You assert in Comment (Flight International, 5-11 November) that the procurement chain adopted by the UK Ministry of Defence for the Apache helicopter shows that "the ministry has used initiative and escaped from outdated methods of doing business".

Perhaps it has, but in doing so it has substituted a process that undermined three fundamental principles of procurement: the prime contractor's responsibility for the complete weapon system; the synchronisation of all supporting activities; and clearly defined lines of responsibility and accountability.

With any procurement programme the customer has the right to expect these principles to be upheld. Furthermore, he will expect his purchase to meet the specification, be delivered on time and within budget. He will not expect to foot the bill for a flawed private finance initiative or industry's failure to deliver.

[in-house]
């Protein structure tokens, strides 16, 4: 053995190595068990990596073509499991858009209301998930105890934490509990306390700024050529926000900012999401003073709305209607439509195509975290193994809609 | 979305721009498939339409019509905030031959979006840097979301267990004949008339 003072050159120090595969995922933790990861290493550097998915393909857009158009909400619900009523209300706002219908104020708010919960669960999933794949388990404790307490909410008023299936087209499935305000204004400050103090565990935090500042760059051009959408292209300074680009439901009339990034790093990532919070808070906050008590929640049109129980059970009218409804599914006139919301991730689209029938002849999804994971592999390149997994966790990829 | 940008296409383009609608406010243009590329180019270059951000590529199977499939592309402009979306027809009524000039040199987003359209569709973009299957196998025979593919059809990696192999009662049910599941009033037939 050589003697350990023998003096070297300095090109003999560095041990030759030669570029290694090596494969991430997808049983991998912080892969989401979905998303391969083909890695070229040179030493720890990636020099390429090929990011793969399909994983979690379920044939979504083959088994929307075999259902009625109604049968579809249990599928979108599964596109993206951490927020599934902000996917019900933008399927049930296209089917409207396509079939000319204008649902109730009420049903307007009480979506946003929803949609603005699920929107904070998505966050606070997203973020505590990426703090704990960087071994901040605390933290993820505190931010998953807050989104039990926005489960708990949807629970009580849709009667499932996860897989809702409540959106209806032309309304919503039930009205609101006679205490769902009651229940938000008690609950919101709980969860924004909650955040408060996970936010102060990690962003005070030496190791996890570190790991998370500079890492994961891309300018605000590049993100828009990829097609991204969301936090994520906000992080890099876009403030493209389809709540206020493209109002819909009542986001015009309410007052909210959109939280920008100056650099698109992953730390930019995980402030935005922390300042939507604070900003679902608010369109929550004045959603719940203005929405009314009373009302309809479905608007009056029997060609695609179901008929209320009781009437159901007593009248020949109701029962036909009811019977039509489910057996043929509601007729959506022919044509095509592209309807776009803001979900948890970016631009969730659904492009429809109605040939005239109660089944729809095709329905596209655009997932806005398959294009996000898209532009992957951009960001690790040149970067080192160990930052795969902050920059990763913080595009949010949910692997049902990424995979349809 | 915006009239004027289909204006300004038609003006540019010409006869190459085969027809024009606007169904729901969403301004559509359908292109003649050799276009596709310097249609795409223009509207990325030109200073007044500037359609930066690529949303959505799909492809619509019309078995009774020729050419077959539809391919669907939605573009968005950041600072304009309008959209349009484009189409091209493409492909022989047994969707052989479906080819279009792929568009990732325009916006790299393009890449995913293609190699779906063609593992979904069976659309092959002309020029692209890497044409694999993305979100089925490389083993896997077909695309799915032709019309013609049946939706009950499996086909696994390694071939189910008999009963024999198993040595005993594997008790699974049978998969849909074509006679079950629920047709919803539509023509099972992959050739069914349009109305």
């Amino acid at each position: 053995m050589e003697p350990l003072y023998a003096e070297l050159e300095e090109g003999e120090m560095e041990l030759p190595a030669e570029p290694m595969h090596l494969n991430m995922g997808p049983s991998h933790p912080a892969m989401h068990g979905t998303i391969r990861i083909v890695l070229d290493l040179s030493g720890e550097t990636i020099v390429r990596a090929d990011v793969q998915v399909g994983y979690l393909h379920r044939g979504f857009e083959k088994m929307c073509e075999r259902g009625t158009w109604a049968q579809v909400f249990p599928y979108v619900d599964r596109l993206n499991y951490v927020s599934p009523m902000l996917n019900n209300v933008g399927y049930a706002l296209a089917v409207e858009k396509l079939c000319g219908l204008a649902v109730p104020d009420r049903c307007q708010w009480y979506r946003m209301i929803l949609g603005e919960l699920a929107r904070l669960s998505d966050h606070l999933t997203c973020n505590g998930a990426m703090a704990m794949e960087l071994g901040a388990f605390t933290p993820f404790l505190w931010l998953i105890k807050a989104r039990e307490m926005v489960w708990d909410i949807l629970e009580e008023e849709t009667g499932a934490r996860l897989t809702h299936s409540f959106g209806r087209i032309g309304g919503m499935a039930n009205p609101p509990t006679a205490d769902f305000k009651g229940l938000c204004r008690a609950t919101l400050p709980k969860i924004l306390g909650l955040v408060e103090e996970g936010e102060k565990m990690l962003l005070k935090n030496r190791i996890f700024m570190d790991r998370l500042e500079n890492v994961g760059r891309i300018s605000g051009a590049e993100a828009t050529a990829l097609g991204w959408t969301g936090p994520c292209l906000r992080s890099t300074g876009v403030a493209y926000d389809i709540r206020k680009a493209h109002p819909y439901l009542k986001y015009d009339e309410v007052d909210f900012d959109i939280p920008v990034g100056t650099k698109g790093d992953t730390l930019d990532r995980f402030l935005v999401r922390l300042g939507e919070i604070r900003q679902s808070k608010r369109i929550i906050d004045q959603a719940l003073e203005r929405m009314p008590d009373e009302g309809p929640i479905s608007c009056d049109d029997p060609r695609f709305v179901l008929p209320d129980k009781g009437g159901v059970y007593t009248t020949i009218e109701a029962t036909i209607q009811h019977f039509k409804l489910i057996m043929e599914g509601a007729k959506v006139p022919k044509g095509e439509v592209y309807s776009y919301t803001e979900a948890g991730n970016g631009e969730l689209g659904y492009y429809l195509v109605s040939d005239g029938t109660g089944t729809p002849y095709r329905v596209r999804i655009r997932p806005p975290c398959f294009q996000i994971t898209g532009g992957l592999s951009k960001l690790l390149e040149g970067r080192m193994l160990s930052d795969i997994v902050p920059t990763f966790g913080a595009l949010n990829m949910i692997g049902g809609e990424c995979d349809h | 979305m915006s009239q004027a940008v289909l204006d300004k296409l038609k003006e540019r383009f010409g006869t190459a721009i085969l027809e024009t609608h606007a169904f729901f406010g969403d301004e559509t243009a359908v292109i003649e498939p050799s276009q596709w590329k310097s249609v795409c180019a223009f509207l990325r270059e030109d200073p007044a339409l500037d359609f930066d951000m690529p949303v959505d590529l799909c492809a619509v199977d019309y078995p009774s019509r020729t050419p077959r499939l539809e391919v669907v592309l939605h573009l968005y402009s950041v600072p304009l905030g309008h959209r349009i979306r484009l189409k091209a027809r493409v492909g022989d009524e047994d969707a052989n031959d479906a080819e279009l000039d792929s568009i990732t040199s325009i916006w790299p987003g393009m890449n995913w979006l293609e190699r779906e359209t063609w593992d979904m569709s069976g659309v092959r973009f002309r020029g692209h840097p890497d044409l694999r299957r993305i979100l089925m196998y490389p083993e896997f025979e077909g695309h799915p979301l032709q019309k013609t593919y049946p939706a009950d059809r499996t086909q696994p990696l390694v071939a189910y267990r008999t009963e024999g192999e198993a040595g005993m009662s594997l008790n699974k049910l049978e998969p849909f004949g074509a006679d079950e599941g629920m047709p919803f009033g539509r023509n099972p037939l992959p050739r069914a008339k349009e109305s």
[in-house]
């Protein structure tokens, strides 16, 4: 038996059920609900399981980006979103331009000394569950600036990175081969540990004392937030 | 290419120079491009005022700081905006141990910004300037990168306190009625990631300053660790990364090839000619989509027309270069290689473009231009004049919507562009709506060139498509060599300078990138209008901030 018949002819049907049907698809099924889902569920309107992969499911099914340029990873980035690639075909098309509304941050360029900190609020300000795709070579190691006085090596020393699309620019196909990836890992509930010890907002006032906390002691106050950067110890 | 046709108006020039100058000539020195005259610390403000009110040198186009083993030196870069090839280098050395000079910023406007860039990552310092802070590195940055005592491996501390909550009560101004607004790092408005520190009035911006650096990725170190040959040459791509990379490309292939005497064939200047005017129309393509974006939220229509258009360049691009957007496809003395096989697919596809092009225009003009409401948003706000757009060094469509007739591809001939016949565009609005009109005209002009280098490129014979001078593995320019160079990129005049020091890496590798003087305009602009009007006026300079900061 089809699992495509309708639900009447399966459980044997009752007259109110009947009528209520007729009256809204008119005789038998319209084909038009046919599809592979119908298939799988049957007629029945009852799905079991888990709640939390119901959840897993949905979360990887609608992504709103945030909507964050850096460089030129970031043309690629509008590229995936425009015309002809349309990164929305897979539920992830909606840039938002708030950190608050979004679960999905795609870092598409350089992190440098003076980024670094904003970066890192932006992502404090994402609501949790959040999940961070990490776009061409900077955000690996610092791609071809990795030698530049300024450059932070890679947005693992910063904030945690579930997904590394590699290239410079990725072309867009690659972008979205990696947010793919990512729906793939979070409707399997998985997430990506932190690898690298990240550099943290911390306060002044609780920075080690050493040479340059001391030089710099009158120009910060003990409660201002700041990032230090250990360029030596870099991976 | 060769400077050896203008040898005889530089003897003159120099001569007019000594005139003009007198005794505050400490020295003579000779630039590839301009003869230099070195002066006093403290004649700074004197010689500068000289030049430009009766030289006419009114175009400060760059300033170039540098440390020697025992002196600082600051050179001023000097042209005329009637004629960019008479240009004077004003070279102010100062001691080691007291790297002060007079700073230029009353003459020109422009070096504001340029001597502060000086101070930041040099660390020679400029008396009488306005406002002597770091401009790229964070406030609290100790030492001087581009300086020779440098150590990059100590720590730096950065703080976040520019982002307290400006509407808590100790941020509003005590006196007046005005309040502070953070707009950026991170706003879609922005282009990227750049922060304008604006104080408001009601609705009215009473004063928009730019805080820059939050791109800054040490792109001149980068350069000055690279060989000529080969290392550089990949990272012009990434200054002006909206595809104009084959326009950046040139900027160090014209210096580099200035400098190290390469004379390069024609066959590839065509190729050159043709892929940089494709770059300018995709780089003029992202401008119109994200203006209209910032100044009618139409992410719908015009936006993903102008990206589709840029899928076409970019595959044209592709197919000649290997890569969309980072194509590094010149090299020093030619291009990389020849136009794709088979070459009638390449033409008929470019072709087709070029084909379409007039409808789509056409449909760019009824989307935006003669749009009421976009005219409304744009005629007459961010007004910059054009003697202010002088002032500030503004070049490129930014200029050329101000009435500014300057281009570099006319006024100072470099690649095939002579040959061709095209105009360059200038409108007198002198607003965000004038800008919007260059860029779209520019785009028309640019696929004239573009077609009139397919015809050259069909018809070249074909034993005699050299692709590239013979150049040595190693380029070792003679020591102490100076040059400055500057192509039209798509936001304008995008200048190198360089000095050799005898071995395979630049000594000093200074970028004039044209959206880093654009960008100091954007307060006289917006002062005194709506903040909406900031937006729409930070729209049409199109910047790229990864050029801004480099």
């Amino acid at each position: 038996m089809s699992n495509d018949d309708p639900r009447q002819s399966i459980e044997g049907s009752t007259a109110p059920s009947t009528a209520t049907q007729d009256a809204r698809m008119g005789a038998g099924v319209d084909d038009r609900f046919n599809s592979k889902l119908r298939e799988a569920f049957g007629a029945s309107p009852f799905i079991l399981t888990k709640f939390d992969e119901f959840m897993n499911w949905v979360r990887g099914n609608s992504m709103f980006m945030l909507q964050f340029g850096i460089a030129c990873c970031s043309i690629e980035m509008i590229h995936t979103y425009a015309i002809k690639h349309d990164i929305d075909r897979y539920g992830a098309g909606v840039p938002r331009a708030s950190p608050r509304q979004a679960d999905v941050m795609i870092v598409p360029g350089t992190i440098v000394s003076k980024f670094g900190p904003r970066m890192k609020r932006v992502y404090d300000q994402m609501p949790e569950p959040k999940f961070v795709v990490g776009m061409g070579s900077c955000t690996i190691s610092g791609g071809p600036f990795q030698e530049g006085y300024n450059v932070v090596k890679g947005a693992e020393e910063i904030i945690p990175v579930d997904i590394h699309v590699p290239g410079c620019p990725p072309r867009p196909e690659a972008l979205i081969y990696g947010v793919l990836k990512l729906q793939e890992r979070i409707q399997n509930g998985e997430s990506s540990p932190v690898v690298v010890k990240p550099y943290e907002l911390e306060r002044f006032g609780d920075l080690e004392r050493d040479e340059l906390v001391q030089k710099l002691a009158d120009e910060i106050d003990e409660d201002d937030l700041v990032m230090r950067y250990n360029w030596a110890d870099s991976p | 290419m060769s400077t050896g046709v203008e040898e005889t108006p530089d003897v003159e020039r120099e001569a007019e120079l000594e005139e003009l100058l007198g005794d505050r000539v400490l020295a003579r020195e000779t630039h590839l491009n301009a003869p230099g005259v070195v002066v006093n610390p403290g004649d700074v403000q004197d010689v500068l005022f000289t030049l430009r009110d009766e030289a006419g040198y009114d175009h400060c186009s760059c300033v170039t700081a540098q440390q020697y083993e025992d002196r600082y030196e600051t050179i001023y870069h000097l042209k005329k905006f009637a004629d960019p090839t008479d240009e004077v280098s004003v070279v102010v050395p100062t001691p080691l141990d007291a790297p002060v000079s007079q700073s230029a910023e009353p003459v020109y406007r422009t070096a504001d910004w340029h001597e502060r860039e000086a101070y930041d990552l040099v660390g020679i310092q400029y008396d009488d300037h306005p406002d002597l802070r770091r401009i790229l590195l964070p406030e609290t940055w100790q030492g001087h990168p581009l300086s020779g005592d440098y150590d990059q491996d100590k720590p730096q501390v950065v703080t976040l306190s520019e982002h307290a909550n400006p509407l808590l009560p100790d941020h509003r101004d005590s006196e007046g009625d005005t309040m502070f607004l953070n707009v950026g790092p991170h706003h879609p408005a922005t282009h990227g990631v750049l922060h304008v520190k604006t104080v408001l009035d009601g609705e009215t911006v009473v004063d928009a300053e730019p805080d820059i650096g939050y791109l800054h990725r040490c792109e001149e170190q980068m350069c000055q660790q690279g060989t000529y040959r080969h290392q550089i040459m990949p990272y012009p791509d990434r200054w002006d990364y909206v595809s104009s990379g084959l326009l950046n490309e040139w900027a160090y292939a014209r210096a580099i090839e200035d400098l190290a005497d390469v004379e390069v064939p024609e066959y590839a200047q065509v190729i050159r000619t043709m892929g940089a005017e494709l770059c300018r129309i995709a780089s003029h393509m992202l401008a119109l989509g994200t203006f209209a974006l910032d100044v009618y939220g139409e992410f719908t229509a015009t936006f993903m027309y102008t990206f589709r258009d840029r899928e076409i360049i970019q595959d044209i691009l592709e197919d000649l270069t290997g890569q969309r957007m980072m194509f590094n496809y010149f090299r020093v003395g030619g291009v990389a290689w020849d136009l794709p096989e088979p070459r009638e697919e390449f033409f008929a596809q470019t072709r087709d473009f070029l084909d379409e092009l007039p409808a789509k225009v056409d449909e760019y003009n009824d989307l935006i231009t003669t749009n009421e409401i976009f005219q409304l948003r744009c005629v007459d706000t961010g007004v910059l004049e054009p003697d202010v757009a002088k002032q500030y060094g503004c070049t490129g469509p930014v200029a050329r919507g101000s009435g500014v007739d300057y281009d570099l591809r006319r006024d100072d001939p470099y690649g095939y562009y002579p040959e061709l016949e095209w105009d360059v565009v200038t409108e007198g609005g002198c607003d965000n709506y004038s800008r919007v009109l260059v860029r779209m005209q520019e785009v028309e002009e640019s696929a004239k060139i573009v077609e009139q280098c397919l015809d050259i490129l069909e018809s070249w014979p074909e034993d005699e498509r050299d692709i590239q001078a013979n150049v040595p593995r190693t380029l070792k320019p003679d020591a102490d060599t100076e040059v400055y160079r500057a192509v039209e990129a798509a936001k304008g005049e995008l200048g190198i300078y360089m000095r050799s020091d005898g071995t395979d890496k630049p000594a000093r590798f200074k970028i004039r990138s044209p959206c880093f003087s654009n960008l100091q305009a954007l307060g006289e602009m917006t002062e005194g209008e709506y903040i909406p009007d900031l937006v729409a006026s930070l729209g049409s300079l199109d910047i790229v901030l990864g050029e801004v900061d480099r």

The Apache programme does not score well on any of these points. In short, the procurement process for a weapon described by the National Audit Office as "the cornerstone of the British Army's air manoeuvre capability" (with an initial in-service date of December 2000) has been a costly and damaging scandal that will blight the operational effectiveness of the army for years to come.

Michael Badger

Chichester, UK

Source: Flight International